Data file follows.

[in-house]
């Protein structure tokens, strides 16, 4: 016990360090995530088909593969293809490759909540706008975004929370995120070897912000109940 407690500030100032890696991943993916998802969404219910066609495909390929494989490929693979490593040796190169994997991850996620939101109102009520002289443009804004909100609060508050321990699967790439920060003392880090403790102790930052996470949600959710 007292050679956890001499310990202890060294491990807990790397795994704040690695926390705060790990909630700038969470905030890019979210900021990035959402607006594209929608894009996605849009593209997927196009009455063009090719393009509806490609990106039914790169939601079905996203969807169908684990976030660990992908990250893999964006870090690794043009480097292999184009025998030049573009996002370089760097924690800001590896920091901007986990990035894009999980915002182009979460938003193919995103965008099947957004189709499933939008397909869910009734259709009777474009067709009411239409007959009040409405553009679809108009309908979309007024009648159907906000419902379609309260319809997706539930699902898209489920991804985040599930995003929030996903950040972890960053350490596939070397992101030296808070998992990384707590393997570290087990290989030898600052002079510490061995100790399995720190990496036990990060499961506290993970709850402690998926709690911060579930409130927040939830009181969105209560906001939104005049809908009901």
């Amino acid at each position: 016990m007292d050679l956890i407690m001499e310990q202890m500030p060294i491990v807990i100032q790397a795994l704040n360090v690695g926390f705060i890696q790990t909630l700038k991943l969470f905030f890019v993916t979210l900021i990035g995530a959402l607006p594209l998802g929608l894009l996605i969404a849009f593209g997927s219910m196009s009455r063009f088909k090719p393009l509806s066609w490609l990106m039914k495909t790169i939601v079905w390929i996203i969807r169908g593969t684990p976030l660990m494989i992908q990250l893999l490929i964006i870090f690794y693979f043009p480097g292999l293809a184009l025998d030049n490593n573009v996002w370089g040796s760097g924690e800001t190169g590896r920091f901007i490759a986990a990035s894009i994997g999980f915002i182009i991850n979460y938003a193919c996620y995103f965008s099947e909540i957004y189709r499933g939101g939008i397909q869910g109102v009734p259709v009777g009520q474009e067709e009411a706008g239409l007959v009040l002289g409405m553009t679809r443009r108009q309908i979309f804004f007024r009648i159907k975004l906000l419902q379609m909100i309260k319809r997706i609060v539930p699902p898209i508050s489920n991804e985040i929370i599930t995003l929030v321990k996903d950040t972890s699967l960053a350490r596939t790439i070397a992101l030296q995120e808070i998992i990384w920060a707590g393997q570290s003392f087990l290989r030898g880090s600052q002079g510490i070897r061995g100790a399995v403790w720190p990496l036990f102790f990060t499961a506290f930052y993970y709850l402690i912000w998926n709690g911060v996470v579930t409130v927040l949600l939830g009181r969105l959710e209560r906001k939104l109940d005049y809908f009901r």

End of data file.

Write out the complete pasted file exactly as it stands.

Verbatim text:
[in-house]
């Protein structure tokens, strides 16, 4: 016990360090995530088909593969293809490759909540706008975004929370995120070897912000109940 407690500030100032890696991943993916998802969404219910066609495909390929494989490929693979490593040796190169994997991850996620939101109102009520002289443009804004909100609060508050321990699967790439920060003392880090403790102790930052996470949600959710 007292050679956890001499310990202890060294491990807990790397795994704040690695926390705060790990909630700038969470905030890019979210900021990035959402607006594209929608894009996605849009593209997927196009009455063009090719393009509806490609990106039914790169939601079905996203969807169908684990976030660990992908990250893999964006870090690794043009480097292999184009025998030049573009996002370089760097924690800001590896920091901007986990990035894009999980915002182009979460938003193919995103965008099947957004189709499933939008397909869910009734259709009777474009067709009411239409007959009040409405553009679809108009309908979309007024009648159907906000419902379609309260319809997706539930699902898209489920991804985040599930995003929030996903950040972890960053350490596939070397992101030296808070998992990384707590393997570290087990290989030898600052002079510490061995100790399995720190990496036990990060499961506290993970709850402690998926709690911060579930409130927040939830009181969105209560906001939104005049809908009901």
């Amino acid at each position: 016990m007292d050679l956890i407690m001499e310990q202890m500030p060294i491990v807990i100032q790397a795994l704040n360090v690695g926390f705060i890696q790990t909630l700038k991943l969470f905030f890019v993916t979210l900021i990035g995530a959402l607006p594209l998802g929608l894009l996605i969404a849009f593209g997927s219910m196009s009455r063009f088909k090719p393009l509806s066609w490609l990106m039914k495909t790169i939601v079905w390929i996203i969807r169908g593969t684990p976030l660990m494989i992908q990250l893999l490929i964006i870090f690794y693979f043009p480097g292999l293809a184009l025998d030049n490593n573009v996002w370089g040796s760097g924690e800001t190169g590896r920091f901007i490759a986990a990035s894009i994997g999980f915002i182009i991850n979460y938003a193919c996620y995103f965008s099947e909540i957004y189709r499933g939101g939008i397909q869910g109102v009734p259709v009777g009520q474009e067709e009411a706008g239409l007959v009040l002289g409405m553009t679809r443009r108009q309908i979309f804004f007024r009648i159907k975004l906000l419902q379609m909100i309260k319809r997706i609060v539930p699902p898209i508050s489920n991804e985040i929370i599930t995003l929030v321990k996903d950040t972890s699967l960053a350490r596939t790439i070397a992101l030296q995120e808070i998992i990384w920060a707590g393997q570290s003392f087990l290989r030898g880090s600052q002079g510490i070897r061995g100790a399995v403790w720190p990496l036990f102790f990060t499961a506290f930052y993970y709850l402690i912000w998926n709690g911060v996470v579930t409130v927040l949600l939830g009181r969105l959710e209560r906001k939104l109940d005049y809908f009901r």